Security will be tight around the Accra court house on 29 August ahead of the supreme court's ruling on the validity of last December's election which saw John Dramani Mahama of the governing National Democratic Congress (NDC) returned as president.
The lengthy legal case was taken by Mahama's main political rival Nano Akufo-Addo of the New Patriotic Party (NPP), who received 47.7 per cent of the vote against Mahami's 50.7 per cent, as declared by Ghana’s Independent Electoral Commission (INEC).
The NPP is contesting the 7 December result which it claims was rigged by the NDC and electoral commission staff.
Akufo-Addo's party contends that there were widespread “voting irregularities” and says it has "enough concrete evidence" to prove that Akufo-Addo was the true winner of the presidential election.
Mahama's job is at stake ahead of the landmark ruling on 29 August, although should the result go against him it is not known whether the judges would automatically declare Akufo-Addo the nation's validly-elected leader.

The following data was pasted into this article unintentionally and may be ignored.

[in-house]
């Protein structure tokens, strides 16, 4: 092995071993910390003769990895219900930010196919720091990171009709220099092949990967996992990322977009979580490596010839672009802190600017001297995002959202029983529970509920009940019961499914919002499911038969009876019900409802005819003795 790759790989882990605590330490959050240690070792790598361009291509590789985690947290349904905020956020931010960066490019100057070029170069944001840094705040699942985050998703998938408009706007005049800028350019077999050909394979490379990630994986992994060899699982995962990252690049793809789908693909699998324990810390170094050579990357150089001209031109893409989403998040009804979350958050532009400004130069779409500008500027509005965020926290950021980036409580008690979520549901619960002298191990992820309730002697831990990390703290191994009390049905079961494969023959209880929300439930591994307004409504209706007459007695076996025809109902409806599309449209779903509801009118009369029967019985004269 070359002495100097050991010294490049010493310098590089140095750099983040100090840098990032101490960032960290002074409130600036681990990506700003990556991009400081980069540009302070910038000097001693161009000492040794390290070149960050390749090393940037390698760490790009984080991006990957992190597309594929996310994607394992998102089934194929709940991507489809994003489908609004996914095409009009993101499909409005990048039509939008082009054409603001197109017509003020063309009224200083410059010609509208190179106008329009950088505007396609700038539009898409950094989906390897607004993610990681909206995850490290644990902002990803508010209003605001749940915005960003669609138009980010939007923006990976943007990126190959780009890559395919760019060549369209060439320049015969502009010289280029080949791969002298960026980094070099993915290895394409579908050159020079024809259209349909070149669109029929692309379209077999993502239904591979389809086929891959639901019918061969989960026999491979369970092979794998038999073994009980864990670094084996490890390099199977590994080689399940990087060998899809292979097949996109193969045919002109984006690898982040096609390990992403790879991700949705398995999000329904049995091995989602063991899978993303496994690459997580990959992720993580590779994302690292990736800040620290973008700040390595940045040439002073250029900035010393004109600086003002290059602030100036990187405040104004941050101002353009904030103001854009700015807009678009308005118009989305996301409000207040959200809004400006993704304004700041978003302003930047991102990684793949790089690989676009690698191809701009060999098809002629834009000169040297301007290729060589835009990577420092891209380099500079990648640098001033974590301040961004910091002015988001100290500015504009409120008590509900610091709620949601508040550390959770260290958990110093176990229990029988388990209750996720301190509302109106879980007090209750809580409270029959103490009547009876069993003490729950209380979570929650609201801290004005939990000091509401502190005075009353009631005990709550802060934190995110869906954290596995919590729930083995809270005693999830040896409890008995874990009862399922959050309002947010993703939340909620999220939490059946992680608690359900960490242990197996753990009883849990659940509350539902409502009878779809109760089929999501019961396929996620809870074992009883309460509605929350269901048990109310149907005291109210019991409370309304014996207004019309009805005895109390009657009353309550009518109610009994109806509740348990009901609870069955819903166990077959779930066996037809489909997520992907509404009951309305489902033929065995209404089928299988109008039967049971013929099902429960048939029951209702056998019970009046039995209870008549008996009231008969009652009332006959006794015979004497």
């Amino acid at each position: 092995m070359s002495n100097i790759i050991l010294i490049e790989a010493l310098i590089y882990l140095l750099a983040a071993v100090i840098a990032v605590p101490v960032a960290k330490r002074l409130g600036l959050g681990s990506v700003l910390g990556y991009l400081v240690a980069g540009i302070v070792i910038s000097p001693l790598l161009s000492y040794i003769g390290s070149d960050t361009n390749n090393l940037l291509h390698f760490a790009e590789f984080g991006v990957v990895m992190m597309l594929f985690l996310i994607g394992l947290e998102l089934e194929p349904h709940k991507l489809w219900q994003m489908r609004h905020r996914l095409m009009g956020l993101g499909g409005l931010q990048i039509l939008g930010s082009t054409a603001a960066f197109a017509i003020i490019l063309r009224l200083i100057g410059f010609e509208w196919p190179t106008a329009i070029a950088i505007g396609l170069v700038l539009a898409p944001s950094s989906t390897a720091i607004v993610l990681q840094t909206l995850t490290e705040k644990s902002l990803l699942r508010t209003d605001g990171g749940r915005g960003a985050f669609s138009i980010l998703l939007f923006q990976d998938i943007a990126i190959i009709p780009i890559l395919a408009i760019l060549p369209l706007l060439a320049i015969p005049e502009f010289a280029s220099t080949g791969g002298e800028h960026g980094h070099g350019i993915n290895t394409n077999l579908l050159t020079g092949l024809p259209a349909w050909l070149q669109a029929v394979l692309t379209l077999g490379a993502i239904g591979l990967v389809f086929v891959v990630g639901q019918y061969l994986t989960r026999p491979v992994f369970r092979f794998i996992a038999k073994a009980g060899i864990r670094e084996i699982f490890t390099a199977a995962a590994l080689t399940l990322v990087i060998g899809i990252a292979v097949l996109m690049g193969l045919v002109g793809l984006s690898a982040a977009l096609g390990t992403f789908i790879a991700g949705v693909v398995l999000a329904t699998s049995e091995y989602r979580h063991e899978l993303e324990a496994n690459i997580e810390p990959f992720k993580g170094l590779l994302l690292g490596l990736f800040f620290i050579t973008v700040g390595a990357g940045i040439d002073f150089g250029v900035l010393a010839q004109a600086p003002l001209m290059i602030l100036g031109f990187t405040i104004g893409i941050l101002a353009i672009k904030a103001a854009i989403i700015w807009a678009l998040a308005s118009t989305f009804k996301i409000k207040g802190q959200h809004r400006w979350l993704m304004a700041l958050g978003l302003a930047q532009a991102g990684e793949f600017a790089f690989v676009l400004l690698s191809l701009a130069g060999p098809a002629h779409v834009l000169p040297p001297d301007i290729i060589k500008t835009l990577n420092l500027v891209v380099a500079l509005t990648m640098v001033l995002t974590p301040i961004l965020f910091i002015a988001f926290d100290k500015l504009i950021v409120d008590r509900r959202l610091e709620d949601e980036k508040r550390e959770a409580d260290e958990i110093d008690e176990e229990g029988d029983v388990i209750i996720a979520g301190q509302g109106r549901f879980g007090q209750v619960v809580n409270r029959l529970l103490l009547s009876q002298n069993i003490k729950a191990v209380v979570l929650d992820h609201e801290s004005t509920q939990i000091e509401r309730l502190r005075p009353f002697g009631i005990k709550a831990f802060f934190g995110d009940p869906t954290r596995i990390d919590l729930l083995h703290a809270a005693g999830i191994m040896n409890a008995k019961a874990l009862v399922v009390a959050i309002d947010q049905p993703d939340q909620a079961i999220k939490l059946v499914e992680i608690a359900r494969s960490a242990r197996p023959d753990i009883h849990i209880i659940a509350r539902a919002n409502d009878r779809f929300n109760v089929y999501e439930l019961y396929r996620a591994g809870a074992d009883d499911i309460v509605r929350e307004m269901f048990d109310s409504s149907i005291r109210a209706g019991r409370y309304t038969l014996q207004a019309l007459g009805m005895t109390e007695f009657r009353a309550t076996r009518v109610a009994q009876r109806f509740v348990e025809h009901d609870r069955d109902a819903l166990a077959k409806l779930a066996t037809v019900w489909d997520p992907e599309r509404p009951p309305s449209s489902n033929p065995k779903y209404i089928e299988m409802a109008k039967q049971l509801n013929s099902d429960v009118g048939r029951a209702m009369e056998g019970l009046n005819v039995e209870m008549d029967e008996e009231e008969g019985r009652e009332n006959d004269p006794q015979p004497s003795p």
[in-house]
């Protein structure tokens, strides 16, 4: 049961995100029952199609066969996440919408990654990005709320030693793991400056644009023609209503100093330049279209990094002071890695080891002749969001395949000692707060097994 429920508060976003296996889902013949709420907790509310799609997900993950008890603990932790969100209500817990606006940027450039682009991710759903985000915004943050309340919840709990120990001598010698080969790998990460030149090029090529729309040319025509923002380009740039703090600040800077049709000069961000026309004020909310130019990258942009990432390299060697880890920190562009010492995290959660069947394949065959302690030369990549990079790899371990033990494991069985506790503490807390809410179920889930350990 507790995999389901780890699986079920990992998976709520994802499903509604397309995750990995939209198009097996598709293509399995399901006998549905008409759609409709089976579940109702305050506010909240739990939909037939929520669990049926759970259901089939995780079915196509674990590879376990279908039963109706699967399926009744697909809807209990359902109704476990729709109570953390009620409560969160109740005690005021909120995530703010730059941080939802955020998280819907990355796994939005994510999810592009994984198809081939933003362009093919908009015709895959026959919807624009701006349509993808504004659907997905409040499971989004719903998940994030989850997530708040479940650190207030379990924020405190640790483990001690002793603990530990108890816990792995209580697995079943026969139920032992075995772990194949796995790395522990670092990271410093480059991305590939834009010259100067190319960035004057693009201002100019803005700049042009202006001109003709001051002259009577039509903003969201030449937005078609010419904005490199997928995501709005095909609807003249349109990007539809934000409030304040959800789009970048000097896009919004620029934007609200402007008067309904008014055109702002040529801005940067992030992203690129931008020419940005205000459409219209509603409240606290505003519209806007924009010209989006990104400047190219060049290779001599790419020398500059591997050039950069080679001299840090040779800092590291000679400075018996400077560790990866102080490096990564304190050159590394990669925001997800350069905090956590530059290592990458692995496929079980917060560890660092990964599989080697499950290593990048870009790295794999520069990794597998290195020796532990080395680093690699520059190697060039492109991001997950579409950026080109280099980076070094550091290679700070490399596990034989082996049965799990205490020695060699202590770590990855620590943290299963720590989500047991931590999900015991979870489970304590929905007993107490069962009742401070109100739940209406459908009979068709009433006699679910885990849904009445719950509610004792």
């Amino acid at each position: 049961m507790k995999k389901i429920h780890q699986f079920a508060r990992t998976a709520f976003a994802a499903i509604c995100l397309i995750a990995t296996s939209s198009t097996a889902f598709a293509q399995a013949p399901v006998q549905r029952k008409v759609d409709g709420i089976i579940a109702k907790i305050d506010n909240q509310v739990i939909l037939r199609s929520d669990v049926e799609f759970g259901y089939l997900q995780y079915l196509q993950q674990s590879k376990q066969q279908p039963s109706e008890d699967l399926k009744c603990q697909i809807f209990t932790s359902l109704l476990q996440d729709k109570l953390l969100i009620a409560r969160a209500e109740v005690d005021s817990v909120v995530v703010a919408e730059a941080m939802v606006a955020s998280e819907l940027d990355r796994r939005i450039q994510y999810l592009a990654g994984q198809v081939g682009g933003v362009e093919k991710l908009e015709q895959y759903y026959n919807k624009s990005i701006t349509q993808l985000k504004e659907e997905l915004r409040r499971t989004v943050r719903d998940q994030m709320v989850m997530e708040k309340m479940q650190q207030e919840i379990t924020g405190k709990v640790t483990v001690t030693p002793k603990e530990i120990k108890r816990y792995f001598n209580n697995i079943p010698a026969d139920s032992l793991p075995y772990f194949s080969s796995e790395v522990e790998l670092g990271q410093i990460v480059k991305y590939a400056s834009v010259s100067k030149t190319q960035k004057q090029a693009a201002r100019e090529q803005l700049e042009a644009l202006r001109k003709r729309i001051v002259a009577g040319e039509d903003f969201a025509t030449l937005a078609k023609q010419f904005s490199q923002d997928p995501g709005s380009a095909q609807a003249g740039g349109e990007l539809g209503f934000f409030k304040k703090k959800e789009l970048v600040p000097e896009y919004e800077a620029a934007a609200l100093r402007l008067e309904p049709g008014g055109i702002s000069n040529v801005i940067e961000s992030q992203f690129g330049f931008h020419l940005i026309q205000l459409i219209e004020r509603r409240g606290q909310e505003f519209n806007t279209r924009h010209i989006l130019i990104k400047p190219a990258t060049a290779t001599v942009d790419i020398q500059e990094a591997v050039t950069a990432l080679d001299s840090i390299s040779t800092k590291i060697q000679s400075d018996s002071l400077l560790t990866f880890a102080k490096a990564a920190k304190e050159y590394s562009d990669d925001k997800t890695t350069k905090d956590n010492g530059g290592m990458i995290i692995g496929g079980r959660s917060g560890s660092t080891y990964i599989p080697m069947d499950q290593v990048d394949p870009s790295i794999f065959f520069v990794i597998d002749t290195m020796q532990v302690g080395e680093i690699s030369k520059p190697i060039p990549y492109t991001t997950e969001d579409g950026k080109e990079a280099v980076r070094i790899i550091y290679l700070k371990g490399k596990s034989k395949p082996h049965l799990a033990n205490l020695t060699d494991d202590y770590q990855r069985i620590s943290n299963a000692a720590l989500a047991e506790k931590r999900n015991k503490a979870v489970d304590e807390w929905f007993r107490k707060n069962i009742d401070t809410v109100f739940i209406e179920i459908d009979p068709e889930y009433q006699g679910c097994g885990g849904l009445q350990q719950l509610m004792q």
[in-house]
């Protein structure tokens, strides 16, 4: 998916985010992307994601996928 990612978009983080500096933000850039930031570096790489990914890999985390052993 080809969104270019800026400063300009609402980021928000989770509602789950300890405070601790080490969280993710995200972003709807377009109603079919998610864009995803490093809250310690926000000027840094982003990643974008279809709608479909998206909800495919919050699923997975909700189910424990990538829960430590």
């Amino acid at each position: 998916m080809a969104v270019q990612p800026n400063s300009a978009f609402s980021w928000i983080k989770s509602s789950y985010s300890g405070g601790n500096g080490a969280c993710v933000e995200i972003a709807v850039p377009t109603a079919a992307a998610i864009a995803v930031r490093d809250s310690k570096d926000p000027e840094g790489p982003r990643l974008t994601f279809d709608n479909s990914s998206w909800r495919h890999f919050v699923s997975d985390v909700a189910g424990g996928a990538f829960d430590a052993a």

None of the courts in the Accra courthouse will sit that day, wary of the potential for violence following the announcement of the eagerly-awaited findings, and police have warned the public not to come within a 100-m radius of the court buildings.
The US embassy in Accra has warned its citizens living in Ghana of the "potential increase in political tensions" during this "politically-sensitive period."
Immediately after the December poll, the electoral process was declared free and fair by international observers including the region's Economic Community of West African States (ECOWAS).